Fruits with soft, fleshy skin

Canarium spp.

Black Sassafrass (Cinnamonum olivieri)

Cissus pentaclada

Cissus repens

Ficus spp.

Leea indica

Mackinlaya confuse

Acid Drop (Melodorum leichhardtii)

Lime berry (Micromelum minutum)

Solitaire Palm (Ptychosperma elegans)

Lolly Vine (Salacia chinensis)

Damson Plum (Terminalia sericocarpa)

Watery Rose-apple (Syzygium aqueum)

Lilly Pilly (Syzigium luehmannii)

Lady Apple (Syzygium suborbiculare)


Fruits that contain seeds surrounded by aril

Golden Guinea tree (Dillenia alata)

Tuckeroo (Cupaniopsis anacardioides)

Buttonwoods (Glochidion spp.)

Fire Vine (Tetracera nordtiana)

Brittlewood (Claoxylon spp.)

Northern Tamarind (Diploglottis diphyllosteia)


Fruits containing edible seeds

Black wattle (Acacia meloanoxylon)

Pink Ash (Alphitonia petrei)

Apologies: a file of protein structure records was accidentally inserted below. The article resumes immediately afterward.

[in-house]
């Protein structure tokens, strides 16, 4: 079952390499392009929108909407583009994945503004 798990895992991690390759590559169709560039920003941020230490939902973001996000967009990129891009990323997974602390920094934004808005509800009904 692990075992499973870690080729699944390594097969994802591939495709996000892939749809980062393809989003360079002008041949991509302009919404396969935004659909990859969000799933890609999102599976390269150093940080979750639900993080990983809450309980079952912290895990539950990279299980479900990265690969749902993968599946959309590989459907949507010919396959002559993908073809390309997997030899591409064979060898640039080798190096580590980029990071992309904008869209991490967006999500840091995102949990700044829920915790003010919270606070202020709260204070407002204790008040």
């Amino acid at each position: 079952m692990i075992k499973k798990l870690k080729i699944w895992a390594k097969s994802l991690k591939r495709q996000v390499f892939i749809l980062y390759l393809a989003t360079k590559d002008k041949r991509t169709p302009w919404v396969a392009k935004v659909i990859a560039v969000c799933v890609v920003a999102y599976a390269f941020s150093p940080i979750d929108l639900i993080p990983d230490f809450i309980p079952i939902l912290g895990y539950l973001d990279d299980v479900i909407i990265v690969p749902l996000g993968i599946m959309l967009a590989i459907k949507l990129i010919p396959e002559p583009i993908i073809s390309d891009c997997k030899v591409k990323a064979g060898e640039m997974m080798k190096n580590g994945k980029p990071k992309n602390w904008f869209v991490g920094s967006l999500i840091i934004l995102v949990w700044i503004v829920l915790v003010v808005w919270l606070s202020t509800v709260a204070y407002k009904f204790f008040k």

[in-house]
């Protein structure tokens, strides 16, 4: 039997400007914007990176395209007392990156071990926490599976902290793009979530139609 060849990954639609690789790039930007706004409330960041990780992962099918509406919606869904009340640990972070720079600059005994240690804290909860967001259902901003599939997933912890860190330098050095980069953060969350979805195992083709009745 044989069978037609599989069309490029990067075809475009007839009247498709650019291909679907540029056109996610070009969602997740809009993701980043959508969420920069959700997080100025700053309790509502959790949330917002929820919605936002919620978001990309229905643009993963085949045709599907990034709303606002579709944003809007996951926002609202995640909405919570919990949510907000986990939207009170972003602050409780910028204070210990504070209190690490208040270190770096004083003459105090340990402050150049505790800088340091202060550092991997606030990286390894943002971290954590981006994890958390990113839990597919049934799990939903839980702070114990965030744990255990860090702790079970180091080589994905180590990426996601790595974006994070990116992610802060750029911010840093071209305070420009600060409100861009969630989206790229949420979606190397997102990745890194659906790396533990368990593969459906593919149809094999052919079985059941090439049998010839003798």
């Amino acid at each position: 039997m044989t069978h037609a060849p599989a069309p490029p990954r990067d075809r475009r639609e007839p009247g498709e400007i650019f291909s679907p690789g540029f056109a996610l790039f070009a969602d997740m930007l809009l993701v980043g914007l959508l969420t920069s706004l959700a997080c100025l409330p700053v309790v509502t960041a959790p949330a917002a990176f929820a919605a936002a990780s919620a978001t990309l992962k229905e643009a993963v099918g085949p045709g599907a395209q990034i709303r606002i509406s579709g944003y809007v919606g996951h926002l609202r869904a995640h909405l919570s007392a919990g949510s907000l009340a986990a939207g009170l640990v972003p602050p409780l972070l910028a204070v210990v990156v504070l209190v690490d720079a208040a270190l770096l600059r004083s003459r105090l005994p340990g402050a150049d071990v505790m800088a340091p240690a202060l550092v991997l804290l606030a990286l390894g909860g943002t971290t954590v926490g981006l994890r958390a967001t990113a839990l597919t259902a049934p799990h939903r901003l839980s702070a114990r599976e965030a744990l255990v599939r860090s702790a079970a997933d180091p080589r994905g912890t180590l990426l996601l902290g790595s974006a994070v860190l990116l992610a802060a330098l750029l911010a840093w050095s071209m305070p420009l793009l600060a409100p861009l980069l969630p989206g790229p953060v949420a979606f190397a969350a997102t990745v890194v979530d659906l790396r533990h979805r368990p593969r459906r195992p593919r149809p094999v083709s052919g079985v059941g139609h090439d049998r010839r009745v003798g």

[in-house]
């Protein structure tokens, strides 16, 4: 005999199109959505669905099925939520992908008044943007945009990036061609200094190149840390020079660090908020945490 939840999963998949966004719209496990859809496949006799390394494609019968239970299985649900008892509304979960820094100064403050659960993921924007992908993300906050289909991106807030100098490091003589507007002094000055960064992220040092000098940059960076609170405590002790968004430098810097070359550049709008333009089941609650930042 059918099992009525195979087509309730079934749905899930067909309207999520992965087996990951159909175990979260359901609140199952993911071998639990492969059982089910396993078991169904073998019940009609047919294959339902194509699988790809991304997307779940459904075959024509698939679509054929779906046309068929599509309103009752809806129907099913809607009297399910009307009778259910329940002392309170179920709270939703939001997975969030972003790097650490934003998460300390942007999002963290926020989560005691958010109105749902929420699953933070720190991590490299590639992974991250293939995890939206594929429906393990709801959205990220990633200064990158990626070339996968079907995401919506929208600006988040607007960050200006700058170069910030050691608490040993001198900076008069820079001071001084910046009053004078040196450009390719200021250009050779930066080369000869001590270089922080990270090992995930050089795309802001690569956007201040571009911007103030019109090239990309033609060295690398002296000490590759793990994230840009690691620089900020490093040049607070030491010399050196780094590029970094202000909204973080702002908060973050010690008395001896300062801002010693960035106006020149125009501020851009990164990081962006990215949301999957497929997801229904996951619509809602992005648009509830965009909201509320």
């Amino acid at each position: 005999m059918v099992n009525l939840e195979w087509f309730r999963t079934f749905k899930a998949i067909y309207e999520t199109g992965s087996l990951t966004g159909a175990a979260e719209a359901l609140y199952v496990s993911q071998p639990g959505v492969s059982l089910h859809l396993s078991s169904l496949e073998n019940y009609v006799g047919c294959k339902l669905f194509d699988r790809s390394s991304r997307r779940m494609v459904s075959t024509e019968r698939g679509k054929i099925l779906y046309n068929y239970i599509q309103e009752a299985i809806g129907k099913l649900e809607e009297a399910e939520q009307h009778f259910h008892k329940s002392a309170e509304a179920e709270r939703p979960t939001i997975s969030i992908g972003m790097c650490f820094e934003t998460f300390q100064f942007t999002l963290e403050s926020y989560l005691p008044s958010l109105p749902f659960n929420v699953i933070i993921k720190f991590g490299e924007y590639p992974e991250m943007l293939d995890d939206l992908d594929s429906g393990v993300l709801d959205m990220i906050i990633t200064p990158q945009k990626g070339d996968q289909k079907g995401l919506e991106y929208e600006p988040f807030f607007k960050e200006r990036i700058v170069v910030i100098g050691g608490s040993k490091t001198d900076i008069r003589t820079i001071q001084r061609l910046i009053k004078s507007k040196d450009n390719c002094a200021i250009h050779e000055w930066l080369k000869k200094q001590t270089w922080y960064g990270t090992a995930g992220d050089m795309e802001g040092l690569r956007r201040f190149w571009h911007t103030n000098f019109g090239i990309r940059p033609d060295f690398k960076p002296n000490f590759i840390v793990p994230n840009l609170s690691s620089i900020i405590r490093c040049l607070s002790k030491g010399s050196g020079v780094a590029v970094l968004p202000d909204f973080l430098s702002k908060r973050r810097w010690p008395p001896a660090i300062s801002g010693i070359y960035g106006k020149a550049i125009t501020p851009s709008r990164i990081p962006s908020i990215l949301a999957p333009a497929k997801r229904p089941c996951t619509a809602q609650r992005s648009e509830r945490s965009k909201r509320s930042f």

White Ash (Alphitonia whitei)

Red Ash (Alphitonia excelsa)

Hopbush (Dodonea lanceolata var. subsessifolia)

Grewia (Grewia papuana)

Native Crepe Myrtle (Lagerstomera archeriana)

Blush Macaranga (Macaranga tanarius)

Macaranga (Macaranga involcrata)

Celerywood (Polyscias elegans)

Cape Tamarind (Toechima daemelianum)


How to Feed Your Baby Bird

Feeding Your New Grey Baby Doesn’t Have to be Scary

by Jean Pattison

Editor’s Note: Not all members of the avian community feel it’s appropriate to bring a new bird into your life before it’s weaned/fledged/eating solid food. Whatever the circumstances may be that have brought a very young bird into your life, there’s no judgment here. Congratulations on this extraordinary experience with a young and precious life! Let’s now learn from an extraordinary woman’s decades of experience in hand-feeding baby parrots so we all know how to do it right.